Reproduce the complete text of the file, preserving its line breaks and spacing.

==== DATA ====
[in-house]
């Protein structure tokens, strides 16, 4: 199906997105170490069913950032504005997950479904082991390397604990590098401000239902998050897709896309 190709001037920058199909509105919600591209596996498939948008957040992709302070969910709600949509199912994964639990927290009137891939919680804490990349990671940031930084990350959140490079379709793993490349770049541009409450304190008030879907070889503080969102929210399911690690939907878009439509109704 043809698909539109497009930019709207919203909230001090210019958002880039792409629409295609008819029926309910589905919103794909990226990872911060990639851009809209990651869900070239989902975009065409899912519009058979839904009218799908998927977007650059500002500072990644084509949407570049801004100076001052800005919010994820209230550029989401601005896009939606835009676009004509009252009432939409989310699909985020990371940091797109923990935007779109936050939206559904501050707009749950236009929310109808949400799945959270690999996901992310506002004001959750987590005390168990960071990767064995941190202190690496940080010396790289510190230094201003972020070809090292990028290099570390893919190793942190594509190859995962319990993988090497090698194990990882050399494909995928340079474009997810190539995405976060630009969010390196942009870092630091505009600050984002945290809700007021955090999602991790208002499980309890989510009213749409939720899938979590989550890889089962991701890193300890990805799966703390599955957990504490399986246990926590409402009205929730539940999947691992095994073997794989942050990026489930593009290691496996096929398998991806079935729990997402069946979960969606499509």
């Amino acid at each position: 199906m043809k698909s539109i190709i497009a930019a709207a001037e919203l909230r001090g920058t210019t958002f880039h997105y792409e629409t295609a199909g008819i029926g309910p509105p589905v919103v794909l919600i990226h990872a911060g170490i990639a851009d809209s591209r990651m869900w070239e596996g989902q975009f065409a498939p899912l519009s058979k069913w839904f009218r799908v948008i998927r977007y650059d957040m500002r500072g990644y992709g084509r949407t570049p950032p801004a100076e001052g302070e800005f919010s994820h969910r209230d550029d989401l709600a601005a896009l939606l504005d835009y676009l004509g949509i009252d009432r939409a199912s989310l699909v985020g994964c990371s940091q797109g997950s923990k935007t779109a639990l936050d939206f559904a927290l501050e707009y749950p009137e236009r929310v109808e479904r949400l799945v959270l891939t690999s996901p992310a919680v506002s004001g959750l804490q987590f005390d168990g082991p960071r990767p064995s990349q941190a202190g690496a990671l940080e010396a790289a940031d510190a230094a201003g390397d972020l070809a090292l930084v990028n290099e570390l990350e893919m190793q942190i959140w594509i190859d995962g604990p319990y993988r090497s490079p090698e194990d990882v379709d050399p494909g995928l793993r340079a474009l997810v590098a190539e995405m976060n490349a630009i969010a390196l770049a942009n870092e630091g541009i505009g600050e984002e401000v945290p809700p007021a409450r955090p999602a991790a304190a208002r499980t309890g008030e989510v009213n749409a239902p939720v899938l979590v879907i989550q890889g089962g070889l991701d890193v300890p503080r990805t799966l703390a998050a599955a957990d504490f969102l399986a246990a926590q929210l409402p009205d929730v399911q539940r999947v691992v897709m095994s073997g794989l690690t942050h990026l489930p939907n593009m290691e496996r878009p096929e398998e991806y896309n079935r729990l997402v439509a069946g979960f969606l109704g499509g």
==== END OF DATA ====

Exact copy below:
[in-house]
């Protein structure tokens, strides 16, 4: 199906997105170490069913950032504005997950479904082991390397604990590098401000239902998050897709896309 190709001037920058199909509105919600591209596996498939948008957040992709302070969910709600949509199912994964639990927290009137891939919680804490990349990671940031930084990350959140490079379709793993490349770049541009409450304190008030879907070889503080969102929210399911690690939907878009439509109704 043809698909539109497009930019709207919203909230001090210019958002880039792409629409295609008819029926309910589905919103794909990226990872911060990639851009809209990651869900070239989902975009065409899912519009058979839904009218799908998927977007650059500002500072990644084509949407570049801004100076001052800005919010994820209230550029989401601005896009939606835009676009004509009252009432939409989310699909985020990371940091797109923990935007779109936050939206559904501050707009749950236009929310109808949400799945959270690999996901992310506002004001959750987590005390168990960071990767064995941190202190690496940080010396790289510190230094201003972020070809090292990028290099570390893919190793942190594509190859995962319990993988090497090698194990990882050399494909995928340079474009997810190539995405976060630009969010390196942009870092630091505009600050984002945290809700007021955090999602991790208002499980309890989510009213749409939720899938979590989550890889089962991701890193300890990805799966703390599955957990504490399986246990926590409402009205929730539940999947691992095994073997794989942050990026489930593009290691496996096929398998991806079935729990997402069946979960969606499509």
């Amino acid at each position: 199906m043809k698909s539109i190709i497009a930019a709207a001037e919203l909230r001090g920058t210019t958002f880039h997105y792409e629409t295609a199909g008819i029926g309910p509105p589905v919103v794909l919600i990226h990872a911060g170490i990639a851009d809209s591209r990651m869900w070239e596996g989902q975009f065409a498939p899912l519009s058979k069913w839904f009218r799908v948008i998927r977007y650059d957040m500002r500072g990644y992709g084509r949407t570049p950032p801004a100076e001052g302070e800005f919010s994820h969910r209230d550029d989401l709600a601005a896009l939606l504005d835009y676009l004509g949509i009252d009432r939409a199912s989310l699909v985020g994964c990371s940091q797109g997950s923990k935007t779109a639990l936050d939206f559904a927290l501050e707009y749950p009137e236009r929310v109808e479904r949400l799945v959270l891939t690999s996901p992310a919680v506002s004001g959750l804490q987590f005390d168990g082991p960071r990767p064995s990349q941190a202190g690496a990671l940080e010396a790289a940031d510190a230094a201003g390397d972020l070809a090292l930084v990028n290099e570390l990350e893919m190793q942190i959140w594509i190859d995962g604990p319990y993988r090497s490079p090698e194990d990882v379709d050399p494909g995928l793993r340079a474009l997810v590098a190539e995405m976060n490349a630009i969010a390196l770049a942009n870092e630091g541009i505009g600050e984002e401000v945290p809700p007021a409450r955090p999602a991790a304190a208002r499980t309890g008030e989510v009213n749409a239902p939720v899938l979590v879907i989550q890889g089962g070889l991701d890193v300890p503080r990805t799966l703390a998050a599955a957990d504490f969102l399986a246990a926590q929210l409402p009205d929730v399911q539940r999947v691992v897709m095994s073997g794989l690690t942050h990026l489930p939907n593009m290691e496996r878009p096929e398998e991806y896309n079935r729990l997402v439509a069946g979960f969606l109704g499509g």